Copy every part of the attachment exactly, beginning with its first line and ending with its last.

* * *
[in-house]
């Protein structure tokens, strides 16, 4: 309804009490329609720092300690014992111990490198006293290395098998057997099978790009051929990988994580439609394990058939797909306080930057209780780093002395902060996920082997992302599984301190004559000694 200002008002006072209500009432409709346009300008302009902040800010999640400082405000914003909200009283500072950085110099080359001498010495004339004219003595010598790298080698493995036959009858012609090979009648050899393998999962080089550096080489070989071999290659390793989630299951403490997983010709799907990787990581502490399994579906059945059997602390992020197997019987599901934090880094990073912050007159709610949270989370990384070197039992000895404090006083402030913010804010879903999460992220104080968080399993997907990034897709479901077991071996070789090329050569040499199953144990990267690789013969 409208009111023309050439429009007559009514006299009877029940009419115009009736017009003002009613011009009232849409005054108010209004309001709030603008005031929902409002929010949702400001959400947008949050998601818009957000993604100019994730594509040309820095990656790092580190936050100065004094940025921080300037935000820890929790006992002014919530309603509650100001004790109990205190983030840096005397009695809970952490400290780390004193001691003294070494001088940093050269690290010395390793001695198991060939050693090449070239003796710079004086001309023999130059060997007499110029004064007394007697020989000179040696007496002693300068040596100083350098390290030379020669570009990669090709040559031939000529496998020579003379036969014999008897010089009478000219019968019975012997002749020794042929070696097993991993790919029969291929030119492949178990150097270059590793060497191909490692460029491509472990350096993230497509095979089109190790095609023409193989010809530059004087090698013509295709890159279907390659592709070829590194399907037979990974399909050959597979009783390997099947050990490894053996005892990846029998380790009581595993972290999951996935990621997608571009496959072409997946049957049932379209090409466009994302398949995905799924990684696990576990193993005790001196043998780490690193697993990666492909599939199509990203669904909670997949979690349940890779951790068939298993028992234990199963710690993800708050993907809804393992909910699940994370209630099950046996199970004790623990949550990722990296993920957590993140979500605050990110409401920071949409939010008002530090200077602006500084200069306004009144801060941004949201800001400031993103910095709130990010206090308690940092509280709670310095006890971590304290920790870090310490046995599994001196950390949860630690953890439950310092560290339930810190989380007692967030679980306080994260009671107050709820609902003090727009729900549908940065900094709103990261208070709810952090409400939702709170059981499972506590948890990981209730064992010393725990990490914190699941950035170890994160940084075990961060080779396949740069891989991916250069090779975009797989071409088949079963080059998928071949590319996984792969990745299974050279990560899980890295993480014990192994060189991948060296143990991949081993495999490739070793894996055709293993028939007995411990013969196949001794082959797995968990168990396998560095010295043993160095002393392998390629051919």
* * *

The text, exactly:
[in-house]
């Protein structure tokens, strides 16, 4: 309804009490329609720092300690014992111990490198006293290395098998057997099978790009051929990988994580439609394990058939797909306080930057209780780093002395902060996920082997992302599984301190004559000694 200002008002006072209500009432409709346009300008302009902040800010999640400082405000914003909200009283500072950085110099080359001498010495004339004219003595010598790298080698493995036959009858012609090979009648050899393998999962080089550096080489070989071999290659390793989630299951403490997983010709799907990787990581502490399994579906059945059997602390992020197997019987599901934090880094990073912050007159709610949270989370990384070197039992000895404090006083402030913010804010879903999460992220104080968080399993997907990034897709479901077991071996070789090329050569040499199953144990990267690789013969 409208009111023309050439429009007559009514006299009877029940009419115009009736017009003002009613011009009232849409005054108010209004309001709030603008005031929902409002929010949702400001959400947008949050998601818009957000993604100019994730594509040309820095990656790092580190936050100065004094940025921080300037935000820890929790006992002014919530309603509650100001004790109990205190983030840096005397009695809970952490400290780390004193001691003294070494001088940093050269690290010395390793001695198991060939050693090449070239003796710079004086001309023999130059060997007499110029004064007394007697020989000179040696007496002693300068040596100083350098390290030379020669570009990669090709040559031939000529496998020579003379036969014999008897010089009478000219019968019975012997002749020794042929070696097993991993790919029969291929030119492949178990150097270059590793060497191909490692460029491509472990350096993230497509095979089109190790095609023409193989010809530059004087090698013509295709890159279907390659592709070829590194399907037979990974399909050959597979009783390997099947050990490894053996005892990846029998380790009581595993972290999951996935990621997608571009496959072409997946049957049932379209090409466009994302398949995905799924990684696990576990193993005790001196043998780490690193697993990666492909599939199509990203669904909670997949979690349940890779951790068939298993028992234990199963710690993800708050993907809804393992909910699940994370209630099950046996199970004790623990949550990722990296993920957590993140979500605050990110409401920071949409939010008002530090200077602006500084200069306004009144801060941004949201800001400031993103910095709130990010206090308690940092509280709670310095006890971590304290920790870090310490046995599994001196950390949860630690953890439950310092560290339930810190989380007692967030679980306080994260009671107050709820609902003090727009729900549908940065900094709103990261208070709810952090409400939702709170059981499972506590948890990981209730064992010393725990990490914190699941950035170890994160940084075990961060080779396949740069891989991916250069090779975009797989071409088949079963080059998928071949590319996984792969990745299974050279990560899980890295993480014990192994060189991948060296143990991949081993495999490739070793894996055709293993028939007995411990013969196949001794082959797995968990168990396998560095010295043993160095002393392998390629051919």